Saint Adela and Saint Irmina
Princesses Irmina and Adela were daughters of St. Dagobert II, King of the Francs. Their father had acceded to the throne at the age of seven but had been deposed soon after and had fled to Ireland for safety. During his exile he married the Anglo-Saxon princess, Matilda, and had five children, among them Adela and Irmina. He returned to the Frankish capital of Metz in 673 and reclaimed the throne. Irmina was betrothed to Count Herman but he was assassinated shortly before they were to marry and she professed her desire to embrace the religious life instead. King Dagobert restored a convent at Horren in Trier where she founded a Benedictine community. When a deadly plague threatened her sisters, she sought the help of St. Willibrord. In gratitude for being preserved from this pestilence, she provided the manor where the monastery of Echternach was founded in 698. Her devotion to the poor led to her being honoured as a saint after her death in the year 710. Her sister, Adela, was married to Alberic and they had a son prior to her husband’s untimely death. The young widow chose to enter religious life. She founded the convent of Palatiolum outside of Trier on lands that were then undeveloped and governed it as Abbess for many years until her death on December 24, 735. The monastic site later grew into the town of Pfalzel. Her son became the future father of St. Gregory of Utrecht. The memory of the two royal sisters and foundresses is celebrated jointly on December 24.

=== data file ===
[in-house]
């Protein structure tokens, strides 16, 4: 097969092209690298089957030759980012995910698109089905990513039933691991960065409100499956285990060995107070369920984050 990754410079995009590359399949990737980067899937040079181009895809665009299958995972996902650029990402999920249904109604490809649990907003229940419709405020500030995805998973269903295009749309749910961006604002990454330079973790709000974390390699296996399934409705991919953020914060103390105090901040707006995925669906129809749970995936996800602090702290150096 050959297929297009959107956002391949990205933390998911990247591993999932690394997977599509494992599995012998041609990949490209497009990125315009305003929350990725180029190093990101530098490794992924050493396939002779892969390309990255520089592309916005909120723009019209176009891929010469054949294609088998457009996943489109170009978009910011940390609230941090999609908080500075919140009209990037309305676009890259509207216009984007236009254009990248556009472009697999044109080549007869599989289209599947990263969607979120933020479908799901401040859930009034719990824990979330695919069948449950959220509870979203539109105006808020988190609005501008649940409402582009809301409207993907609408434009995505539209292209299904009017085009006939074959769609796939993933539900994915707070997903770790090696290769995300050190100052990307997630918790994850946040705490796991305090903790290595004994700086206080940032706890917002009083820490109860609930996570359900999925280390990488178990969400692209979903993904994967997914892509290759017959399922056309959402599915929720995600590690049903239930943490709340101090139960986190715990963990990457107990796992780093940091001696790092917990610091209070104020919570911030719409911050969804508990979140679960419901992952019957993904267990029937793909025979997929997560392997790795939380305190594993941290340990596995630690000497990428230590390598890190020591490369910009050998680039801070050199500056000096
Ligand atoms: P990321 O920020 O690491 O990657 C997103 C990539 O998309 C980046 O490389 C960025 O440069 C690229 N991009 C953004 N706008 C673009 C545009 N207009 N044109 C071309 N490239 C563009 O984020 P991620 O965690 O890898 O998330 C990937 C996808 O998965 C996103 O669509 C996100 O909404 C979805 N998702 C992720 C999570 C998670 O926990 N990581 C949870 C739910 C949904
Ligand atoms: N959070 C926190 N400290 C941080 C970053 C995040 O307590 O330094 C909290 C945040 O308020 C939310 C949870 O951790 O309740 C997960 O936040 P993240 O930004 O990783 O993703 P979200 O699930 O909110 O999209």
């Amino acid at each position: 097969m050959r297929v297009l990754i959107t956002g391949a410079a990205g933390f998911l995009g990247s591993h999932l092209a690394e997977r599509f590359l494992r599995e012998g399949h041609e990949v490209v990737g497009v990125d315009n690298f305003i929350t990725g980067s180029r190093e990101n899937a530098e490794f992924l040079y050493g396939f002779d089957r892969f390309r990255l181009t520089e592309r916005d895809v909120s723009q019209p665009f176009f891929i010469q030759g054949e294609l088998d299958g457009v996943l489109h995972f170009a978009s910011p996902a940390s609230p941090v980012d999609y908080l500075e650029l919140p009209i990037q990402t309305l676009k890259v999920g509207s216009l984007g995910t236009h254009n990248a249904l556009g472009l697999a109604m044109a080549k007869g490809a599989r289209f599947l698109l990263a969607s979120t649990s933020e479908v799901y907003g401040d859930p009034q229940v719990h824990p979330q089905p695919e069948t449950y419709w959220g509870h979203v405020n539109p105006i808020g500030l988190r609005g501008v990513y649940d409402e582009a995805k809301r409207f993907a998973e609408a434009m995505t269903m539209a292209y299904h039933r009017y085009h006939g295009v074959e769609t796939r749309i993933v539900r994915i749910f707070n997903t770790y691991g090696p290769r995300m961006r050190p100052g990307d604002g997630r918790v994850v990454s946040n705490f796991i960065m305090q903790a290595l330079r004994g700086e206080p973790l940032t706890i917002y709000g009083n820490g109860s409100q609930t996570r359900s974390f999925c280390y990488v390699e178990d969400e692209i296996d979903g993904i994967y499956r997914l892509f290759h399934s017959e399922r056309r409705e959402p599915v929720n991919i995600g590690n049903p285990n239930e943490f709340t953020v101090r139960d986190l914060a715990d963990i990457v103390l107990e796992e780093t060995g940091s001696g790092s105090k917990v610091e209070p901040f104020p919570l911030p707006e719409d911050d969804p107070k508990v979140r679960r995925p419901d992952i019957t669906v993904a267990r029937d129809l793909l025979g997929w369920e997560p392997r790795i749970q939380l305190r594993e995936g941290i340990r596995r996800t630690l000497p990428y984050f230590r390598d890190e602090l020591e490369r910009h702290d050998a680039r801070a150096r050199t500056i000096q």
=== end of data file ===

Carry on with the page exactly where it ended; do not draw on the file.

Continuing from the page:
By the tender mercy of our God, the dawn from on high will break upon us, to give light to those who sit in darkness and in the shadow of death, to guide our feet into the way of peace. Luke 1:78-79
The Canticle of Zechariah calls our attention to God’s direct intervention in our lives. Tenderly, God comes to us. Compassionately, God embraces us. We have waited through the long weeks of Advent with great expectation and have prepared ourselves to rejoice in the greatest intervention—the coming of Christ, the Light of the World. Zechariah’s voice bursts with poetic praise and gratitude. He reminds us of our own role in proclaiming the Good News to the world. We may walk in darkness, but we are never alone. As the shadow of death surrounds us, we need not be afraid or lose hope. Christmas Day is once a year, but our Lord remains with us, guiding us toward peace in everything we do.